Astronomy and Particle Physics: Government and Science and Technology Facilities Council Responses to the Committee's Fourth Report of - Science and Technology Committee Contents

Appendix 1: Government response

The Government welcomes the Select Committee's report on these two important disciplines, and its continued interest in the work of the Science and Technology Facilities Council (STFC).

Our world class science and research base is inherently valuable, as well as critical to promoting economic growth. Despite enormous pressure on public spending, the £4.6bn per annum funding for science and research programmes has been protected in cash terms and ring-fenced against future pressures during the Spending Review period. This strong settlement for science and research was a demonstration of the Government's commitment to rebalancing the economy and promoting economic growth. The ring-fence around science and research funding, including for the first time HEFCE research funding, provides stability and certainty to the research base.

Engaging people with science and engineering, together with developing and maintaining a Science, Technology, Engineering and Mathematics (STEM) workforce, has never been more important. The Government's Science and Society Programme provides a framework of support to help us to achieve this and there is a £13 million commitment in the science budget this year alone for outreach in schools and public engagement. As well as key national programmes such as STEMNET, Research Councils UK (RCUK) and individual Councils have their own outreach programmes and are committed to working with researchers to encourage them to engage the public with their work.

Detailed responses to specific recommendations from the Committee are provided below in relation to matters for which Government is responsible. This Government Response should be read in conjunction with the separate response submitted by STFC, an independent, non-Departmental public body of the Department for Business, Innovation and Skills. STFC is one of the UK's seven Research Councils and its remit includes astronomy and particle physics.

Existing infrastructure

13. While in the short-term the impact of capital reductions on existing facilities may be manageable, the STFC must ensure that, if opportunities for increased capital investment arise during the next four years and beyond, it prioritises maintaining the cutting-edge capabilities of the UK's existing scientific infrastructure. To enable the STFC to plan properly for the next four years, we urge the Government to make clear its allocations to Research Councils for capital spending beyond 2011/12 as soon as possible. (Paragraph 83)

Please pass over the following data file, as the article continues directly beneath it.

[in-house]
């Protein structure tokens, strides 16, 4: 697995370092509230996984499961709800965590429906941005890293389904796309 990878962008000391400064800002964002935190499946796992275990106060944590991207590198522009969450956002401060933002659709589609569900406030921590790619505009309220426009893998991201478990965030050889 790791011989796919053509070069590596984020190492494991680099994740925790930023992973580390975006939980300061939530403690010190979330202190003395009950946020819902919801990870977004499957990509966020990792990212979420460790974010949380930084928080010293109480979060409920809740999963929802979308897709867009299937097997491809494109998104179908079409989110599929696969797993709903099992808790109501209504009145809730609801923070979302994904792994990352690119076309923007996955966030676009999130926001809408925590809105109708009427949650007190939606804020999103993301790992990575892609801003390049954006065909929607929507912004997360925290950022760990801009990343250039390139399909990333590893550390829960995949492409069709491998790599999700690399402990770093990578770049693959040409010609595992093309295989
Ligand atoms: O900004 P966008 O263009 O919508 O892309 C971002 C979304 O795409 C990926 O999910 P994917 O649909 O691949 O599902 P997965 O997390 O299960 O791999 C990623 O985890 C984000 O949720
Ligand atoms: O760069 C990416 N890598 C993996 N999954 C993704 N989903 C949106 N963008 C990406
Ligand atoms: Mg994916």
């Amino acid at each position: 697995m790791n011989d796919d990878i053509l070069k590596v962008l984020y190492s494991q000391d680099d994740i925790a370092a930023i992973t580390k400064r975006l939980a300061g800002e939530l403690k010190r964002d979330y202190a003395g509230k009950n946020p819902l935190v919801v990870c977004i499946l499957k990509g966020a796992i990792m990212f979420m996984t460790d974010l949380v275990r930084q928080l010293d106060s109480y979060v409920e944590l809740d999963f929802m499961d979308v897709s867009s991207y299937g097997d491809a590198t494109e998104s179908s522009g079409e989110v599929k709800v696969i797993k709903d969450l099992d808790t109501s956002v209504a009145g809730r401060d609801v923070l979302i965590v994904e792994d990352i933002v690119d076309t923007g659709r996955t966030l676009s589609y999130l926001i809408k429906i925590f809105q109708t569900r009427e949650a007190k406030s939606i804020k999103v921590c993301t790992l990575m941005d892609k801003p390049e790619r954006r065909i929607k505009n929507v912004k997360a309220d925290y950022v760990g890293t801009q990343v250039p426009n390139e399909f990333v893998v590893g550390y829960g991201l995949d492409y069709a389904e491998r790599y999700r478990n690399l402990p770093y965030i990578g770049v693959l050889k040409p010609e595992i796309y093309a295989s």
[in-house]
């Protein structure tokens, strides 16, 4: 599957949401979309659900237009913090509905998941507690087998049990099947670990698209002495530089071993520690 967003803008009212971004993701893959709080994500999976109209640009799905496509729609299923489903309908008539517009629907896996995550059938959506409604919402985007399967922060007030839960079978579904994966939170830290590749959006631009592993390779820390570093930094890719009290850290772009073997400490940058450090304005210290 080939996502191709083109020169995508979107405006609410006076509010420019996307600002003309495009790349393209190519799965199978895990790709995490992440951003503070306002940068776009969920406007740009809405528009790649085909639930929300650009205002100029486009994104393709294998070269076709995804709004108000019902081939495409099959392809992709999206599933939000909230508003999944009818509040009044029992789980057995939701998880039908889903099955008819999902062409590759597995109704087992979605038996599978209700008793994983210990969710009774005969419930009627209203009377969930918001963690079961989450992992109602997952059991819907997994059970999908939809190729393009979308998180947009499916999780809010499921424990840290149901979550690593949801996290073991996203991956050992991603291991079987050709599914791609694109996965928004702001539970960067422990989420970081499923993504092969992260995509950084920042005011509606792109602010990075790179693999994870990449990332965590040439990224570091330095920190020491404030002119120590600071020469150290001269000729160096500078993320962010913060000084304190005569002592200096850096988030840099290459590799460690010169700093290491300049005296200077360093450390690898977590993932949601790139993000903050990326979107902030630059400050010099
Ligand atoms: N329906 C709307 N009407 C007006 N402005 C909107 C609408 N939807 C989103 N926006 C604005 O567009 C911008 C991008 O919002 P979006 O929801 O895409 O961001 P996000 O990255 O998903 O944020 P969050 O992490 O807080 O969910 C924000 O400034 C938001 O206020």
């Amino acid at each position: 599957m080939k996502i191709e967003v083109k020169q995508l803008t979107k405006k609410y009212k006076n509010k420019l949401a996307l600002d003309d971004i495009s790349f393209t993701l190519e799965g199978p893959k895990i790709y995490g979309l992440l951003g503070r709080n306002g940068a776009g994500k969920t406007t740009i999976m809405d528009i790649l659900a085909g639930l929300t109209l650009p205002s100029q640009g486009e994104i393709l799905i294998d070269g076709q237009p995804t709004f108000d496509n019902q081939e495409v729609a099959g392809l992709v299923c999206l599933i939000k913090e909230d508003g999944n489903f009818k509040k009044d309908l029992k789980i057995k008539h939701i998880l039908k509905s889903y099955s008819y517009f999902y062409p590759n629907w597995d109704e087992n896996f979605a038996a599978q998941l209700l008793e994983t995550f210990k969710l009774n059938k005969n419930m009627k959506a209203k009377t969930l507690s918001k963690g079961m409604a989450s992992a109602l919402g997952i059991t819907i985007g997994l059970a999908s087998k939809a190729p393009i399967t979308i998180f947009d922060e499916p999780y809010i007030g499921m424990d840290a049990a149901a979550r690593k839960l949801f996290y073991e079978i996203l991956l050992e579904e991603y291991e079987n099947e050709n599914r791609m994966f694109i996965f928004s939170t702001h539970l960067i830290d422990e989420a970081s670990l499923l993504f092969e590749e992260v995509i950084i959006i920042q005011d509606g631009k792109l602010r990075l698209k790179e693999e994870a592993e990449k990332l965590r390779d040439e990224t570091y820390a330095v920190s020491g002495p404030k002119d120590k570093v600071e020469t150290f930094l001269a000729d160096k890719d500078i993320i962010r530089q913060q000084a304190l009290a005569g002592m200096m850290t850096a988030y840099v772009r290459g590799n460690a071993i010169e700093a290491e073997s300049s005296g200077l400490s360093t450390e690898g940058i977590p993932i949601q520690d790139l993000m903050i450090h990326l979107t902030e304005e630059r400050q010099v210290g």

The Government agrees that it is very important that STFC protects its past capital investments in science infrastructure, through a programme that includes capital maintenance expenditure. This should be sufficient to ensure the availability of its facilities in a proper state that allows world class research programmes to continue. The Government has already published indicative capital budgets for the Research Councils for the whole of the SR10 Spending Review. This should allow STFC to make forward plans with reasonable confidence. STFC is encouraged to share its plans for future years with the Government and to seek agreements for commitments as required.

The UK's international reputation

15. We are concerned that past and future decisions to withdraw the UK from internationally collaborative projects and the subsequent impact on the UK's international reputation may affect the potential future gains from such collaboration that the STFC, and other research councils, expect to achieve. Indeed, there appears to us to be a danger that the UK's track-record may hinder its ability to join, and be seen as a leader in, future collaborations. The assessment by Sir Adrian Smith, Director General for Knowledge and Innovation at BIS, is that the UK is not seen as an unreliable international partner. We conclude, however, that this does not fit with the assessment of the Institute of Physics and Professor Stephen Hawking who, in our view, are in a better position to make a judgement on this important matter. (Paragraph 89)